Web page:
Mycology and Botany Program

Manassas, VA, United States

Mycology and Botany Program

Manassas, VA, United States

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Valente P.,Federal University of Rio Grande do Sul | Boekhout T.,Centraalbureau voor Schimmelcultures Fungal Biodiversity Center | Landell M.F.,Federal University of Rio Grande do Sul | Crestani J.,Federal University of Rio Grande do Sul | And 17 more authors.
PLoS ONE | Year: 2012

Background: Independent surveys across the globe led to the proposal of a new basidiomycetous yeast genus within the Bulleromyces clade of the Tremellales, Bandoniozyma gen. nov., with seven new species. Methodology/Principal Findings: The species were characterized by multiple methods, including the analysis of D1/D2 and ITS nucleotide sequences, and morphological and physiological/biochemical traits. Most species can ferment glucose, which is an unusual trait among basidiomycetous yeasts. Conclusions/Significance: In this study we propose the new yeast genus Bandoniozyma, with seven species Bandoniozyma noutii sp. nov. (type species of genus; CBS 8364T = DBVPG 4489T), Bandoniozyma aquatica sp. nov. (UFMG-DH4.20T = CBS 12527T = ATCC MYA-4876T), Bandoniozyma complexa sp. nov. (CBS 11570T = ATCC MYA-4603T = MA28aT), Bandoniozyma fermentans sp. nov. (CBS 12399T = NU7M71T = BCRC 23267T), Bandoniozyma glucofermentans sp. nov. (CBS 10381T = NRRL Y-48076T = ATCC MYA-4760T = BG 02-7-15-015A-1-1T), Bandoniozyma tunnelae sp. nov. (CBS 8024T = DBVPG 7000T), and Bandoniozyma visegradensis sp. nov. (CBS 12505T = NRRL Y-48783T = NCAIM Y.01952T). © 2012 Valente et al.


Chalkley D.B.,Mycology and Botany Program | Suh S.-O.,Mycology and Botany Program | Volkmann-Kohlmeyer B.,University of North Carolina | Kohlmeyer J.,University of North Carolina | Zhou J.J.,Mycology and Botany Program
Mycologia | Year: 2010

A marine xylarialean fungus, isolated from roots of Rhizophora (mangrove) in Australia, displays morphology of eight ellipsoidal dark brown asco-spores in a cylindrical ascus having a refractive apical apparatus. Each ascospore has a longitudinal germ slit. The fungus grew very slowly and produced dark brown water-soluble pigment(s) on various media. It developed unique, column-shaped, indeterminate synnemata on which needle-shaped conidia were produced. The sexual stage of this fungus was not observed under the laboratory conditions tested. Molecular phylogenetic analyses of the combined sequences of nuclear ribosomal RNA genes and their internal transcribed spacers placed it at a basal position in the clade of Diatrypaceae of the Xylariales with comparatively high statistical support. However the morphological features and phylogenetic position of this organism do not closely resemble any known fungal taxa. Therefore this fungus is proposed to be a representative of a novel taxon and described as Diatrypasimilis australiensis gen. et sp. nov. © 2010 by The Mycological Society of America.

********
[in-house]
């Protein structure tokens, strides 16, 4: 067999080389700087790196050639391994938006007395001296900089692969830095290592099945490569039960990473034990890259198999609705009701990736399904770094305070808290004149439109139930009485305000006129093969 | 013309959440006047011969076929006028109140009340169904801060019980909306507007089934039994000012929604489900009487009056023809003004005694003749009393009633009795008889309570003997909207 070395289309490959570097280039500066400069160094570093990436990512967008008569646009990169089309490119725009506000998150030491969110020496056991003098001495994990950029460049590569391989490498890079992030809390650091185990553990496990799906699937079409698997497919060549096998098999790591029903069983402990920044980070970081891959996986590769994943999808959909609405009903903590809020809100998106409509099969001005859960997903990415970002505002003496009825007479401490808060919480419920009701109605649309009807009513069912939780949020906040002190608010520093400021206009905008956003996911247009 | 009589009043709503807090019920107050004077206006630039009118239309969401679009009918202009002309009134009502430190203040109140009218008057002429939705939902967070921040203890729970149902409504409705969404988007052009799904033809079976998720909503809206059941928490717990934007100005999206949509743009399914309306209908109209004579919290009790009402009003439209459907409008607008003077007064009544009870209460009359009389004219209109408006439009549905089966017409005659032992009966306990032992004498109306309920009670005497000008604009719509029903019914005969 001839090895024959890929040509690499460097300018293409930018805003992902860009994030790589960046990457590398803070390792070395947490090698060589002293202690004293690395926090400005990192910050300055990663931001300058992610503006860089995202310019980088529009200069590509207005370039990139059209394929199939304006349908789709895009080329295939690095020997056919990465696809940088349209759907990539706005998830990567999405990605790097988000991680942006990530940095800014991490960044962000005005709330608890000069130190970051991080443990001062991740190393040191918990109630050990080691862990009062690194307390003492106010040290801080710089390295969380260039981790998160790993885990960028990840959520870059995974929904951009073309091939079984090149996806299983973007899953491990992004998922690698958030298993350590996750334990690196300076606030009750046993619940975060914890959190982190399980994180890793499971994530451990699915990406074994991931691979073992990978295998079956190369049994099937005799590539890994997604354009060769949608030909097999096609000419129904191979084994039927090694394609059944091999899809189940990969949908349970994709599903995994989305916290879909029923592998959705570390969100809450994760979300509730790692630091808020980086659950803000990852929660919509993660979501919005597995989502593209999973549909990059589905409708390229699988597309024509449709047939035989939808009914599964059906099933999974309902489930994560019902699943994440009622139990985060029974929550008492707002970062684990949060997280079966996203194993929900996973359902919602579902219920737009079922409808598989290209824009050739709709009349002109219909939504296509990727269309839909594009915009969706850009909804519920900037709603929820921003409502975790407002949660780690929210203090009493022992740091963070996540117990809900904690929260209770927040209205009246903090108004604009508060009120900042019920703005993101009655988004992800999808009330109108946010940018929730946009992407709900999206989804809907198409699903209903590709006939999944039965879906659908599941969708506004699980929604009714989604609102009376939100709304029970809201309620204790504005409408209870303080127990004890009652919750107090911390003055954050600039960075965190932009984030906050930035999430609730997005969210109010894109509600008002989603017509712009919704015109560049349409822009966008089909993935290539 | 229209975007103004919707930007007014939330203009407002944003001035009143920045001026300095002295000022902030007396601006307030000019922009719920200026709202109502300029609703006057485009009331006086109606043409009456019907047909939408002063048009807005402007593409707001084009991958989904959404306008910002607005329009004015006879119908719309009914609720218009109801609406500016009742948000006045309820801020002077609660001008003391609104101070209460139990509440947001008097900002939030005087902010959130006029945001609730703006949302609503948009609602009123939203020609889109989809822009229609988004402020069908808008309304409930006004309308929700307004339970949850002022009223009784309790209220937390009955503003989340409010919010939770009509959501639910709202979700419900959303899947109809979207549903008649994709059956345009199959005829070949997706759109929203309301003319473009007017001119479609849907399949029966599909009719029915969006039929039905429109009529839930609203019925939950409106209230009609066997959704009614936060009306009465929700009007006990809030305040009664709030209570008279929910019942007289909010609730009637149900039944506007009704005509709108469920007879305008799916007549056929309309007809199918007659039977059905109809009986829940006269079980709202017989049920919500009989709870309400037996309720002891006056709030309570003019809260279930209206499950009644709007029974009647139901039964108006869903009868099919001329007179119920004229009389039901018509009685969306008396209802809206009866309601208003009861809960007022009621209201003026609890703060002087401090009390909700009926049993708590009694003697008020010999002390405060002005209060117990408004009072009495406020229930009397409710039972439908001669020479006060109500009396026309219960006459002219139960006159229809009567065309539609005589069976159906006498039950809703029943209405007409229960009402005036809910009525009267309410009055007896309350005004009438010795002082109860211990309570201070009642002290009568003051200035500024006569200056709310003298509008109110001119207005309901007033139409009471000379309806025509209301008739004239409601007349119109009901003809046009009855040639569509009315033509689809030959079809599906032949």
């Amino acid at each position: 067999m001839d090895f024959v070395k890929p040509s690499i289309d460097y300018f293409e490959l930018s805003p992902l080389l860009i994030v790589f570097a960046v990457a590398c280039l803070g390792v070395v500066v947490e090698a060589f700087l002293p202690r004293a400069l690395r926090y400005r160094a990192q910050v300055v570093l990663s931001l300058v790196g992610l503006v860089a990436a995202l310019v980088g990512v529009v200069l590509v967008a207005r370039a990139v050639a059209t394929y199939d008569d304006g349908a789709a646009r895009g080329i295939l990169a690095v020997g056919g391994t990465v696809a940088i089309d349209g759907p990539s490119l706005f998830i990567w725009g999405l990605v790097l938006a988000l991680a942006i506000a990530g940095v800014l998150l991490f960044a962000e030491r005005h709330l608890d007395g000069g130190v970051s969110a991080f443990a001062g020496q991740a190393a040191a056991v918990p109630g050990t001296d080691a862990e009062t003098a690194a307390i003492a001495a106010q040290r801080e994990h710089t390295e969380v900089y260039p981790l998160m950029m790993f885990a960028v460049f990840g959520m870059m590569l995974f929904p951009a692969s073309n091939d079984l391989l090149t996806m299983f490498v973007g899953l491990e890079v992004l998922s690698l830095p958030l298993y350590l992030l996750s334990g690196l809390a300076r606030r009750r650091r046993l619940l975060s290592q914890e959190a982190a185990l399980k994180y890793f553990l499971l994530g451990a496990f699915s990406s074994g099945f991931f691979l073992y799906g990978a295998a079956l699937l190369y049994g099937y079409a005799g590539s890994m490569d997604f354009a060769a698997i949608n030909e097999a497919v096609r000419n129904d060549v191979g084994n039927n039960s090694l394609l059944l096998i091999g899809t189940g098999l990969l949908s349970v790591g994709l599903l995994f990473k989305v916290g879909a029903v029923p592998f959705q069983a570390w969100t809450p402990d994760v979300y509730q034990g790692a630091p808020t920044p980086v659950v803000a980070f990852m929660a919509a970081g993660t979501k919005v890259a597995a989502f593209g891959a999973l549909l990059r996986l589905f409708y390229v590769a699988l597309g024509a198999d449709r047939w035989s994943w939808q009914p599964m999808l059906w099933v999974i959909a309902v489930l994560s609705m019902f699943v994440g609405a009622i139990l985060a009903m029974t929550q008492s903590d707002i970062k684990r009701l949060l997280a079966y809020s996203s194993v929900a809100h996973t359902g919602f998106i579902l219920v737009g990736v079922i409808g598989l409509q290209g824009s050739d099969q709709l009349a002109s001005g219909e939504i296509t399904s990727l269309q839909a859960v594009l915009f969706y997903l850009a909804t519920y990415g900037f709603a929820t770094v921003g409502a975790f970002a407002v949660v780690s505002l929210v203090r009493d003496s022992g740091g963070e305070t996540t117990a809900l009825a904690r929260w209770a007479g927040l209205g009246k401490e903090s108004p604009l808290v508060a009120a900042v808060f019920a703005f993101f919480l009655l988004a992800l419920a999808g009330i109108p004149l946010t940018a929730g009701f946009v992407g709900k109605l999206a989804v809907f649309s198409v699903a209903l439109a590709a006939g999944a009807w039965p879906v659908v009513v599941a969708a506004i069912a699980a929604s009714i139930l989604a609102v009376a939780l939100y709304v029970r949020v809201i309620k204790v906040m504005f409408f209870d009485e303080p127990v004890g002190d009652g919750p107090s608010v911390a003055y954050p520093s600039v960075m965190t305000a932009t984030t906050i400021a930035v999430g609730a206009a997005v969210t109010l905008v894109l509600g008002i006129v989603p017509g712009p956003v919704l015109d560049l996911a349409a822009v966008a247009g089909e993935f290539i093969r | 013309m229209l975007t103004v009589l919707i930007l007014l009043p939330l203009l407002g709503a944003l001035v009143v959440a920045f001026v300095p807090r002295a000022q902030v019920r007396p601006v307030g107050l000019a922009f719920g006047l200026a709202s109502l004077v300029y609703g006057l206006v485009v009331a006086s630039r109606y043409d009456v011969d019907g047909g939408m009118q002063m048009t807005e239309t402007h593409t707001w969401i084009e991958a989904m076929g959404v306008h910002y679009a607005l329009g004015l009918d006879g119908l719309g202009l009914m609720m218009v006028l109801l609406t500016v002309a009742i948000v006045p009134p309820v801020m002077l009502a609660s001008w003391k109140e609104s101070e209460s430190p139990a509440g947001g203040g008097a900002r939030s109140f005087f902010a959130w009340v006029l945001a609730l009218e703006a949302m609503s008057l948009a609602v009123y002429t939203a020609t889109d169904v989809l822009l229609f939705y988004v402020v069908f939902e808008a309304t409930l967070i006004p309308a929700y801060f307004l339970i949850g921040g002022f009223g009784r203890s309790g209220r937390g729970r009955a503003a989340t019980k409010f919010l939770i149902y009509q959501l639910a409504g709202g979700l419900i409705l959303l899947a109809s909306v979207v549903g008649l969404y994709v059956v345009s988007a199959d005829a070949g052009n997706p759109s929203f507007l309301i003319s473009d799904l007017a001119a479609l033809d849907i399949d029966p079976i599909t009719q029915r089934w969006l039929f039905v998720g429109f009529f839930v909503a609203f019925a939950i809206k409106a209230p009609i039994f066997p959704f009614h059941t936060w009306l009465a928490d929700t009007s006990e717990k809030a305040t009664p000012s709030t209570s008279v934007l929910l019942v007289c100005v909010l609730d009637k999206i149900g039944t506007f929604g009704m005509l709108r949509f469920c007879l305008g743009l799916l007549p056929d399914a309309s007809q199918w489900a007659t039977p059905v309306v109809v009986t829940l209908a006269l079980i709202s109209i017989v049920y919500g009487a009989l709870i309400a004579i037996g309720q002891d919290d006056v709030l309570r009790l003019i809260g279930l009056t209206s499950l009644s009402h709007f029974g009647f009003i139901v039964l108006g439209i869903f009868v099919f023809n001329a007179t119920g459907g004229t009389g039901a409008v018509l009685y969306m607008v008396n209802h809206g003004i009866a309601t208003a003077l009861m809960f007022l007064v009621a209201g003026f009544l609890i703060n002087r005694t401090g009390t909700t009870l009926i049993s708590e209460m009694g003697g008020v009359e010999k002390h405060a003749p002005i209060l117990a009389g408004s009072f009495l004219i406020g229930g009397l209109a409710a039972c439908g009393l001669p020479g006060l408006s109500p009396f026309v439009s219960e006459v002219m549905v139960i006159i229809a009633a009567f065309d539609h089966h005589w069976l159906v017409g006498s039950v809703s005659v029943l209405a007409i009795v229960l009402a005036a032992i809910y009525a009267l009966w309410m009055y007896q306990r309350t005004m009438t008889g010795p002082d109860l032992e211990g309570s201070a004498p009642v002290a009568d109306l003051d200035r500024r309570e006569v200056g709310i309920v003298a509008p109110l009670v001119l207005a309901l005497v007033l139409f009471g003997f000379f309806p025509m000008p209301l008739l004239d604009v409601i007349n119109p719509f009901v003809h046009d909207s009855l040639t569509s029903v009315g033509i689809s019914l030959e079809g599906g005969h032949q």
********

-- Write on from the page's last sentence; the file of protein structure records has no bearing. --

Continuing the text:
PubMed | Mycology and Botany Program
Type: Journal Article | Journal: Mycologia | Year: 2010

A marine xylarialean fungus, isolated from roots of Rhizophora (mangrove) in Australia, displays morphology of eight ellipsoidal dark brown ascospores in a cylindrical ascus having a refractive apical apparatus. Each ascospore has a longitudinal germ slit. The fungus grew very slowly and produced dark brown water-soluble pigment(s) on various media. It developed unique, column-shaped, indeterminate synnemata on which needle-shaped conidia were produced. The sexual stage of this fungus was not observed under the laboratory conditions tested. Molecular phylogenetic analyses of the combined sequences of nuclear ribosomal RNA genes and their internal transcribed spacers placed it at a basal position in the clade of Diatrypaceae of the Xylariales with comparatively high statistical support. However the morphological features and phylogenetic position of this organism do not closely resemble any known fungal taxa. Therefore this fungus is proposed to be a representative of a novel taxon and described as Diatrypasimilis australiensis gen. et sp. nov.


PubMed | Mycology and Botany Program
Type: Journal Article | Journal: International journal of systematic and evolutionary microbiology | Year: 2010

Seven yeast strains were isolated from the body surface and galleries of Xyloterinus politus, the ambrosia beetle that attacks black oak trees. Based on rDNA sequence comparisons and other taxonomic characteristics, five of the strains were identified as members of the species Saccharomycopsis microspora, Wickerhamomyces hampshirensis and Candida mycetangii, which have been reported previously as being associated with insects. The remaining two yeast strains were proposed as representatives of two novel species, Candida xyloterini sp. nov. (type strain ATCC 62898(T)=CBS 11547(T)) and Candida palmyrensis sp. nov. (type strain ATCC 62899(T)=CBS 11546(T)). C. xyloterini sp. nov. is a close sister taxon to Ogataea dorogensis and assimilates methanol as a sole carbon source but lacks ascospores. On the other hand, C. palmyrensis sp. nov. is phylogenetically distinct from any other ambrosia yeast reported so far. The species was placed near Candida sophiae-reginae and Candida beechii based on DNA sequence analyses, but neither of these were close sister taxa to C. palmyrensis sp. nov.

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